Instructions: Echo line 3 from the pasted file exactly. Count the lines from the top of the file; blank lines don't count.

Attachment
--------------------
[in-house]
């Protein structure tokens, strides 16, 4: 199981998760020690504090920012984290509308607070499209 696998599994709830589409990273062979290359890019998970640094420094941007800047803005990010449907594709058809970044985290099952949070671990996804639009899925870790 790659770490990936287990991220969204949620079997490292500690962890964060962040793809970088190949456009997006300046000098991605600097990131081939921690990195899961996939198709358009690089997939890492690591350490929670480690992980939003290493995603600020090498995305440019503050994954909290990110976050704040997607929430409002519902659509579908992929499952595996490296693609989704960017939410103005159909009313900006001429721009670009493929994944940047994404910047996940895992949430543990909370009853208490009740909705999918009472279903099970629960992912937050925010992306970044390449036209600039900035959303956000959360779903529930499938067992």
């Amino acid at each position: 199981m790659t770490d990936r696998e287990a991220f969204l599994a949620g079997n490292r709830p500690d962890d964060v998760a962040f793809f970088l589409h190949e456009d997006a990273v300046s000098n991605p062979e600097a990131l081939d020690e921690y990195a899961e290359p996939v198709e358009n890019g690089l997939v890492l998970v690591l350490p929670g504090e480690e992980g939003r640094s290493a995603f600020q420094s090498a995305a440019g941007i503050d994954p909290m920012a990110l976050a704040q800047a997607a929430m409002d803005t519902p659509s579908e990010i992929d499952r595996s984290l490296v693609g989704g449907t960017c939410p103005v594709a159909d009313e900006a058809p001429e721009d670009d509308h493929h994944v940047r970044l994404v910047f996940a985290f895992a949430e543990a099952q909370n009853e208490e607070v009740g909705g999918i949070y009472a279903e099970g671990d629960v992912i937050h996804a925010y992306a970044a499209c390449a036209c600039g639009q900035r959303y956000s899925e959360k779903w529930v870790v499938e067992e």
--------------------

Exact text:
């Amino acid at each position: 199981m790659t770490d990936r696998e287990a991220f969204l599994a949620g079997n490292r709830p500690d962890d964060v998760a962040f793809f970088l589409h190949e456009d997006a990273v300046s000098n991605p062979e600097a990131l081939d020690e921690y990195a899961e290359p996939v198709e358009n890019g690089l997939v890492l998970v690591l350490p929670g504090e480690e992980g939003r640094s290493a995603f600020q420094s090498a995305a440019g941007i503050d994954p909290m920012a990110l976050a704040q800047a997607a929430m409002d803005t519902p659509s579908e990010i992929d499952r595996s984290l490296v693609g989704g449907t960017c939410p103005v594709a159909d009313e900006a058809p001429e721009d670009d509308h493929h994944v940047r970044l994404v910047f996940a985290f895992a949430e543990a099952q909370n009853e208490e607070v009740g909705g999918i949070y009472a279903e099970g671990d629960v992912i937050h996804a925010y992306a970044a499209c390449a036209c600039g639009q900035r959303y956000s899925e959360k779903w529930v870790v499938e067992e």